Exactly nine weeks after being announced as the permanent successor to Jim Tressel, Urban Meyer has officially put the finishing touches on his inaugural Ohio State coaching staff.
Confirming reports over the past several days, the Buckeyes announced via a press release that 31-year coaching veteran Bill Sheridan has been added as a defensive assistant. While the release did not specify which position the veteran will man, it’s believed Sheridan will serve as defensive backs coach.
Sheridan had spent the past seven seasons as an assistant at the NFL level, including the last two with the Miami Dolphins.
“Bill Sheridan is a perfect fit for our program,” Meyer said. “His experiences in the NFL are huge. He has Midwest roots and, most importantly, he wants to be an Ohio State Buckeye. I am really impressed with him and I think he is going to be a terrific addition to our defensive staff as a coach, teacher and as a recruiter.”
Prior to his time in the professional ranks, Sheridan spent nearly two decades as a college coach, including stops at Maine (1987-88), Cincinnati (1989-91), Army (1992-97), Michigan State (1998-2000), Notre Dame (2001) and Michigan (2002-04). In 2002 and 2003, he served as the Wolverines’ recruiting coordinator.
“I have a refreshed perspective coming back from the NFL and getting into college coaching again,” Sheridan said. “I am really interested to study the offenses people are running in the Big Ten. The running quarterbacks are distinctly different than what you see in the NFL. It is stimulating if you enjoy the schematic part of the game, and I do.”
The focus in Miami’s preseason camp has been on the budding battle to be the starting quarterback but Mark Richt might have bigger concerns after an injury to another star offensive player.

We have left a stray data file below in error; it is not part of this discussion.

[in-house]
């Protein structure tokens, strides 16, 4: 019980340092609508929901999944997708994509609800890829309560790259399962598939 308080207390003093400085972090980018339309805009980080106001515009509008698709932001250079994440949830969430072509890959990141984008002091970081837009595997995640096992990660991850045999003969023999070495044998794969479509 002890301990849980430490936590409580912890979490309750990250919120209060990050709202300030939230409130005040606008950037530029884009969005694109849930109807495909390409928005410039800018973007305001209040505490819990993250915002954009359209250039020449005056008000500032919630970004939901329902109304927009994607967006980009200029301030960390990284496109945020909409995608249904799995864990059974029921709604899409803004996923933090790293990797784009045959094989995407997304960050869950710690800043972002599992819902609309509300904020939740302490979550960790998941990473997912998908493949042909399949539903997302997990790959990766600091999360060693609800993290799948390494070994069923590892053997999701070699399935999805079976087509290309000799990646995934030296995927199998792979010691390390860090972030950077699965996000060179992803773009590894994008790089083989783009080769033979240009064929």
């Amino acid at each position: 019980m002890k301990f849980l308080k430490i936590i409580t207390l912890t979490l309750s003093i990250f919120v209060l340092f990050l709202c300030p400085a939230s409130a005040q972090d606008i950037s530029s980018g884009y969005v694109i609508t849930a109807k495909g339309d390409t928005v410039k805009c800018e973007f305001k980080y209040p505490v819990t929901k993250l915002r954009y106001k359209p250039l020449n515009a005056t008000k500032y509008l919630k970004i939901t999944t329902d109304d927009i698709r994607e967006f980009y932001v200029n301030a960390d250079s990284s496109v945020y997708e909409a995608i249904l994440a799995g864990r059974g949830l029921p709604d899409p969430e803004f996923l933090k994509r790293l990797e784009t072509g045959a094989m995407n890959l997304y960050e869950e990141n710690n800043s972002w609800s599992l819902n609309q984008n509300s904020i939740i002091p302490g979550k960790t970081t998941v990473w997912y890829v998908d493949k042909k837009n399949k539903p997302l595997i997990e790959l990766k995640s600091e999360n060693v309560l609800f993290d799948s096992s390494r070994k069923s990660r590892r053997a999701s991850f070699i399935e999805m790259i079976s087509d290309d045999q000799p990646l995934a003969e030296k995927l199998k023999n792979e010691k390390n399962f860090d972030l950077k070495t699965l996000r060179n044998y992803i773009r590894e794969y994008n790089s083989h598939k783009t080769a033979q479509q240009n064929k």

The Hurricanes head coach confirmed to reporters on Saturday that receiver Ahmmon Richards missed the practice after he pulled his hamstring earlier in the week. Safe to say that’s not the kind of injury you want a burner like that to suffer right before the season starts.
The Palm Beach Post reports that senior Braxton Berrios stepped up in Richards’ absence during the scrimmage with six catches for 107 yards but things figure to be a little different against real opposing defenses this fall if his running mate can’t go full blast down the field like he potentially could.
Richards averaged 19 yards a catch last season and racked up nearly 1,000 yards through the air as a true freshman. He was expected to play a pivotal role in an offense that is breaking in a new signal-caller but, given the tricky nature of hamstring pulls and wide receivers, it could be a few weeks into the year before he trots out onto the field for the ‘Canes.
John Franklin III has had a ton written about him for a player going on his fourth program in five years but here’s a little more.
The quarterback-turned-wide receiver recently gave an interview to Matthew DeFranks of the Florida Sun Sentinel on his decision to transfer to Florida Atlantic for his senior season and seemed to lob a subtle shot at his former coaching staff at Auburn while doing so.